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Microsoft Office Finally Comes to the iPad, With Caveats

After all the rumors, Office for iPad is finally here. Was it worth the wait?

When Microsoft released its Office Mobile app in June, it finally gave iPhone users a way to view and edit native Office documents on the go. While it worked well, it offered limited functionality. And let’s be honest, trying to do any real work on the iPhone’s smaller screen sounds about as fun as giving a cat a bath. That’s why many were hoping for an iPad version, and it has long been rumored that Microsoft was working on a version for the world’s most popular tablet.

Well, it’s finally here.

Available today from the iTunes Store, Office for iPad brings Word, Excel and PowerPoint to the tablet. It works on iPads running iOS 7.0 or later. With it, you can view, edit and create documents, collaborate with others, and work between your tablet and desktop. Like Office Mobile, though, the Outlook email client isn’t included, although Microsoft does offer an Outlook Web App for the iPad to get your emails.

Built from the ground up, the suite offers robust functionality, and does a nice job of bringing the familiarity of the desktop suite into a touch-friendly iPad experience. I used it on my fourth-generation iPad to write this column, fill out an expense report, and create a PowerPoint presentation, among other things, and it was evident throughout that Microsoft worked to optimize the suite for the iPad. This isn’t a case of taking the iPhone app and stretching it to fit a larger screen, or just dumping the desktop apps onto the iPad.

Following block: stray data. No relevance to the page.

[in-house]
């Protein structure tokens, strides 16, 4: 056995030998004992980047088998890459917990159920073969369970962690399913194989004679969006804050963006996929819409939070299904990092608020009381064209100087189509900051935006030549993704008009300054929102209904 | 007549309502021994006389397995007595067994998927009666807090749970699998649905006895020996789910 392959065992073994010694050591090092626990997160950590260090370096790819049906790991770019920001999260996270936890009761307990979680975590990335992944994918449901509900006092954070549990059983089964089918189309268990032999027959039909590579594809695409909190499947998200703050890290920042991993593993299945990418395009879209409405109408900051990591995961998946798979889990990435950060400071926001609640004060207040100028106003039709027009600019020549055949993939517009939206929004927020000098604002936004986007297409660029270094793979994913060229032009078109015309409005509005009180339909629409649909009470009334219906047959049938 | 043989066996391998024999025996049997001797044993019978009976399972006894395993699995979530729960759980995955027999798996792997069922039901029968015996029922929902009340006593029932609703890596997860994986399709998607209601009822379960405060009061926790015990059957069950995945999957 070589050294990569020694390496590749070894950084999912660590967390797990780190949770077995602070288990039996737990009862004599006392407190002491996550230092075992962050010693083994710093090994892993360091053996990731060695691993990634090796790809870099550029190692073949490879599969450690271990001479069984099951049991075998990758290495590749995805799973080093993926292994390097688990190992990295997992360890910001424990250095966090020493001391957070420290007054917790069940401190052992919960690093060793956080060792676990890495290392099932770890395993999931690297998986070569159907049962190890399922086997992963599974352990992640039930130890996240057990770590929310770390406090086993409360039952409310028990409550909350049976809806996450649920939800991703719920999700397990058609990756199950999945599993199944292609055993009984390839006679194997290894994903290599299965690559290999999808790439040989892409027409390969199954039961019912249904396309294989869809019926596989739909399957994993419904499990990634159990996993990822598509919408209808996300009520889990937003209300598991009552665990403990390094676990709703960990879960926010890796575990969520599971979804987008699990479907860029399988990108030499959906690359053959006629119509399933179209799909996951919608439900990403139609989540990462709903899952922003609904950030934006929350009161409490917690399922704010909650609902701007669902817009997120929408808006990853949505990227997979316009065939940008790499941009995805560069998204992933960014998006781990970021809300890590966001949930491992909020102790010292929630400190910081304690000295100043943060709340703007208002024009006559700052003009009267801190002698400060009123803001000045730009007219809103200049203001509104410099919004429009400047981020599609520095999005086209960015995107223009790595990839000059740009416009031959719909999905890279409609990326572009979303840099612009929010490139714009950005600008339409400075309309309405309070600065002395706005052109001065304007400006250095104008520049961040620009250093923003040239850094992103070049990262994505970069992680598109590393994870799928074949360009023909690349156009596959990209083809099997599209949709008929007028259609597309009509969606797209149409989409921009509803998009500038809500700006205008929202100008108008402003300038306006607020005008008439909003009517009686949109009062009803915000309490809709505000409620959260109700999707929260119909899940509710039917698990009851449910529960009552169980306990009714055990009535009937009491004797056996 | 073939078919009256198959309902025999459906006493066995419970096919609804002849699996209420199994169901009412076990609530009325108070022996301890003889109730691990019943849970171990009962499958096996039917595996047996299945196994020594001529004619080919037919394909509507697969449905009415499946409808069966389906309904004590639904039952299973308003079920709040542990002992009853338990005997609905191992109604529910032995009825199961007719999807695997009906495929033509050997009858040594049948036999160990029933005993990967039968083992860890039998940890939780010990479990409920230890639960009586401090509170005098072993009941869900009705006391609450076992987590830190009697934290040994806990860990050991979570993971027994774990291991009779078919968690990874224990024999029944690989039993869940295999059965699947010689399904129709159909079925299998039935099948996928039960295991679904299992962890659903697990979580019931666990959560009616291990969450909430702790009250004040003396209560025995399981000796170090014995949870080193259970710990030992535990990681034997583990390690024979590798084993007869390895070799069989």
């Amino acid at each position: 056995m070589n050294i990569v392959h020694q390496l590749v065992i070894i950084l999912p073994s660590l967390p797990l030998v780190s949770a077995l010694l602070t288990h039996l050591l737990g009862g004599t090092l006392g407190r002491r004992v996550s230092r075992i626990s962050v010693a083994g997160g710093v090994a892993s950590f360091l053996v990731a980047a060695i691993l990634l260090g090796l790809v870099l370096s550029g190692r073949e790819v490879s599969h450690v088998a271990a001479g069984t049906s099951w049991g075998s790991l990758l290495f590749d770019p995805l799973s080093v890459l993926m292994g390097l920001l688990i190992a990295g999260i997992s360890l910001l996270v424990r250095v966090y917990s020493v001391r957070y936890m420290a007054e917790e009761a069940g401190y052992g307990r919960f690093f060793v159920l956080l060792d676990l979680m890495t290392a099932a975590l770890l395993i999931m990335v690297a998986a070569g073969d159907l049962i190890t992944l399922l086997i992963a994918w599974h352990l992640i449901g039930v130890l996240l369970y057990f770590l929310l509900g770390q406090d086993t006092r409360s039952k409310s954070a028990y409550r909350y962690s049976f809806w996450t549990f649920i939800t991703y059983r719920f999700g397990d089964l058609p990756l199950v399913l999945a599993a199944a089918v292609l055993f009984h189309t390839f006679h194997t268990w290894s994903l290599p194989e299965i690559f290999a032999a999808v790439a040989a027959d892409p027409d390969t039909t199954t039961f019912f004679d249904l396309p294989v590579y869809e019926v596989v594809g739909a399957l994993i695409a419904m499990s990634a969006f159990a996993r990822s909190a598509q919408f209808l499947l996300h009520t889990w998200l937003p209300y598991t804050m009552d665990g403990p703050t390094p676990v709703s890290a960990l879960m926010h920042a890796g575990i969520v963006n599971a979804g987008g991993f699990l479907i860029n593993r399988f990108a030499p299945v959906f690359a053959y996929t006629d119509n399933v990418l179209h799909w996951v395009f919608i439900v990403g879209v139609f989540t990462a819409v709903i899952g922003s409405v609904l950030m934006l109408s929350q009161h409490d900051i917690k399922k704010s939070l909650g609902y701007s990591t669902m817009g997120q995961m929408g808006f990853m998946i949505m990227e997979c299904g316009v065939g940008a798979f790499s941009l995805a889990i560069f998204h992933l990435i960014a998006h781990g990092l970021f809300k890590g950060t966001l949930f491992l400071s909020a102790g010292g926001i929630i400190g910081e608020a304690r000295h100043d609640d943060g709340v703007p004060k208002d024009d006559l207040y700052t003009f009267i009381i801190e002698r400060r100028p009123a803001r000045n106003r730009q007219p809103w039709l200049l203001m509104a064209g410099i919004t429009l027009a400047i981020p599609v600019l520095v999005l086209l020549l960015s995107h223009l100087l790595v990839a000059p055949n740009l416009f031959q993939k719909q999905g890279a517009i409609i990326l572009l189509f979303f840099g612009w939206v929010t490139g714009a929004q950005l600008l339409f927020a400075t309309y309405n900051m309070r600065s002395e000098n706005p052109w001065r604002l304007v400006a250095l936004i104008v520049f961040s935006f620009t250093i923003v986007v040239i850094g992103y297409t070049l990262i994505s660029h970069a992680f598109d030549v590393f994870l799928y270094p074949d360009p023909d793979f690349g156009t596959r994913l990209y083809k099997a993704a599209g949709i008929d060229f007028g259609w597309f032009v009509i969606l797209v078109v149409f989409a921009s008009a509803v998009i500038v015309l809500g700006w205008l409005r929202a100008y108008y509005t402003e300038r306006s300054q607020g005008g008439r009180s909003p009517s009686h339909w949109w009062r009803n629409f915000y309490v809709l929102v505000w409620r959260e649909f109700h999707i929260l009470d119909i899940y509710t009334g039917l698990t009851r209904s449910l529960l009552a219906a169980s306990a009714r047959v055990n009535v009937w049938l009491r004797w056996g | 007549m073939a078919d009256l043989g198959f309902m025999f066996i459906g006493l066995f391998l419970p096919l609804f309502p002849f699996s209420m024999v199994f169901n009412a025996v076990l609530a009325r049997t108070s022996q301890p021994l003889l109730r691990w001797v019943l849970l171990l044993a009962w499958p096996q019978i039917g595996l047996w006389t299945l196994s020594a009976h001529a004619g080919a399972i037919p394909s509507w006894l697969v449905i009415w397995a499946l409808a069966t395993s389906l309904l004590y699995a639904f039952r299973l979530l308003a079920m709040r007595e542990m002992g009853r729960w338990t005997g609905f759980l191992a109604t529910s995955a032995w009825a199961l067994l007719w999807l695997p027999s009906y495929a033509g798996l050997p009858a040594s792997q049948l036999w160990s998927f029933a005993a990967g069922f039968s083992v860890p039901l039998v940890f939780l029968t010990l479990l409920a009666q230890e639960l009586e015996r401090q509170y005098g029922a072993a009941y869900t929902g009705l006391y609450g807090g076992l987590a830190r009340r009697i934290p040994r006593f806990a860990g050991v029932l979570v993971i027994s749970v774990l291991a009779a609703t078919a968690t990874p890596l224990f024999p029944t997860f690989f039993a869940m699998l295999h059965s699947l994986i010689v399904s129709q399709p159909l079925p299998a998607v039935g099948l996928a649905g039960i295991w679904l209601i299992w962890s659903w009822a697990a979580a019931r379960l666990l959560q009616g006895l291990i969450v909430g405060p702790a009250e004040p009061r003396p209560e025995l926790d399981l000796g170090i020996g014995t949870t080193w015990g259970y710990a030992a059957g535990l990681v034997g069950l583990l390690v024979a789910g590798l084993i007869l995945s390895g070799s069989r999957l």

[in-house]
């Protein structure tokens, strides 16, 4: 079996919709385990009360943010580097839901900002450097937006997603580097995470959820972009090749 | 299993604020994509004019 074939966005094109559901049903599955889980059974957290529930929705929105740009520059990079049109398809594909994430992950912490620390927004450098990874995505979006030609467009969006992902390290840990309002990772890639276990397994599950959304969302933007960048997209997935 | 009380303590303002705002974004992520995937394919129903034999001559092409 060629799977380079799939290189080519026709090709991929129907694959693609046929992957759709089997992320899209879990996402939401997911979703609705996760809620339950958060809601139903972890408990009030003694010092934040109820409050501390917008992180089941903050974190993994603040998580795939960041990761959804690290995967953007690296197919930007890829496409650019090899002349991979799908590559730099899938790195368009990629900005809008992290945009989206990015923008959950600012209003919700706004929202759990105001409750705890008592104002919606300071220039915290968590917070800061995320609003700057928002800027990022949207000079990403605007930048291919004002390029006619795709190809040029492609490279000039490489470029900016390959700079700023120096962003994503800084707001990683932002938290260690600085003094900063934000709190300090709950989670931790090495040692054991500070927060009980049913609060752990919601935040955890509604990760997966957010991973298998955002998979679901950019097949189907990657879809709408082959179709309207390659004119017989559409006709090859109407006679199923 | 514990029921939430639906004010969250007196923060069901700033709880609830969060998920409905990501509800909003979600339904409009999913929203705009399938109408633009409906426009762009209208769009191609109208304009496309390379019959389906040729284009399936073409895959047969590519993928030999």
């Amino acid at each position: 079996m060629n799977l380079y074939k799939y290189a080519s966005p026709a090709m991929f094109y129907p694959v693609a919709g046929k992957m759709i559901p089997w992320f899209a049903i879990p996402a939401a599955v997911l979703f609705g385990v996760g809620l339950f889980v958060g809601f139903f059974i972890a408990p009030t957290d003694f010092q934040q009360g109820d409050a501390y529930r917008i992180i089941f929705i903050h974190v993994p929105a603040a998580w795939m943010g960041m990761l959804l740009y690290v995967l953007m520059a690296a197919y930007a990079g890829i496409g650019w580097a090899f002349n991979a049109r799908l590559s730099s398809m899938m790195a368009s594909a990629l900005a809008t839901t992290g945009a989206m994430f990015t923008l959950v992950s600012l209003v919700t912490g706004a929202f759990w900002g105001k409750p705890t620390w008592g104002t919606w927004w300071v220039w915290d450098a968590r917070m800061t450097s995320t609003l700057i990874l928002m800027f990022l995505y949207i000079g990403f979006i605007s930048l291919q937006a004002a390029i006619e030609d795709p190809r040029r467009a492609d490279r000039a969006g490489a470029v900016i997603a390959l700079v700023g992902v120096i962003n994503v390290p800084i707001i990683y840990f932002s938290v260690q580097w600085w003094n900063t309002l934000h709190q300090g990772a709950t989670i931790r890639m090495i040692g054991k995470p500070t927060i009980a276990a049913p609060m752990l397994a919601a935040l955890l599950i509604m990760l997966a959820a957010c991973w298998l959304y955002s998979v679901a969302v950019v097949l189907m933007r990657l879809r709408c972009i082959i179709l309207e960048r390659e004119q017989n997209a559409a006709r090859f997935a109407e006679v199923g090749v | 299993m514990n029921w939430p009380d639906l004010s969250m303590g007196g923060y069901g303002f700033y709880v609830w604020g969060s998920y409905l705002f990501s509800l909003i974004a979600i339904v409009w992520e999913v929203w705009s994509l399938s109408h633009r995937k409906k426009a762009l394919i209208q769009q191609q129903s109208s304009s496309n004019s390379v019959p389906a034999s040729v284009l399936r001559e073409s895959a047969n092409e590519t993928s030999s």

But there are some issues (you knew there was a “but” coming, right?). For one, the suite is only compatible with Microsoft’s OneDrive cloud service (previously known as SkyDrive), which will be a turnoff for those who store documents in other services like Google Drive or Dropbox. I also ran into a couple of minor problems with formatting, and the Word app crashed on me twice. But the biggest downside is pricing.

Office for iPad is free to download, and gives you the ability to read Word documents, work with Excel data and present PowerPoint presentations at no extra cost. But, like Office Mobile, to really unlock the full potential of the suite (editing and creating documents), you need an Office 365 subscription, which starts at $99.99 per year for the Home Premium edition (students get a bit of a break with an $80 Office 365 University edition; the $70 Office 365 Personal edition will also be supported when it launches later this spring). This gets you five downloads of the full Office suite for Macs or PCs and five tablets.

For Office 365 subscribers, it’s a no-brainer. Office for iPad is a great addition, and you should definitely download it. It’s certainly the best iPad office suite I’ve tested to date. For everyone else, it may come down to how much you use the Microsoft Office suite in your professional or personal life, and how much you plan on working on your iPad. If your answer is “not much,” or it’s simply too expensive, there are capable and cheaper alternatives like those from Apple, QuickOffice and Documents to Go.

For my job, I use Word the most, so I started out testing that app. After entering my Office 365 account information, I was able to access and view all the documents I had stored in my OneDrive account by selecting the Open option in the left toolbar.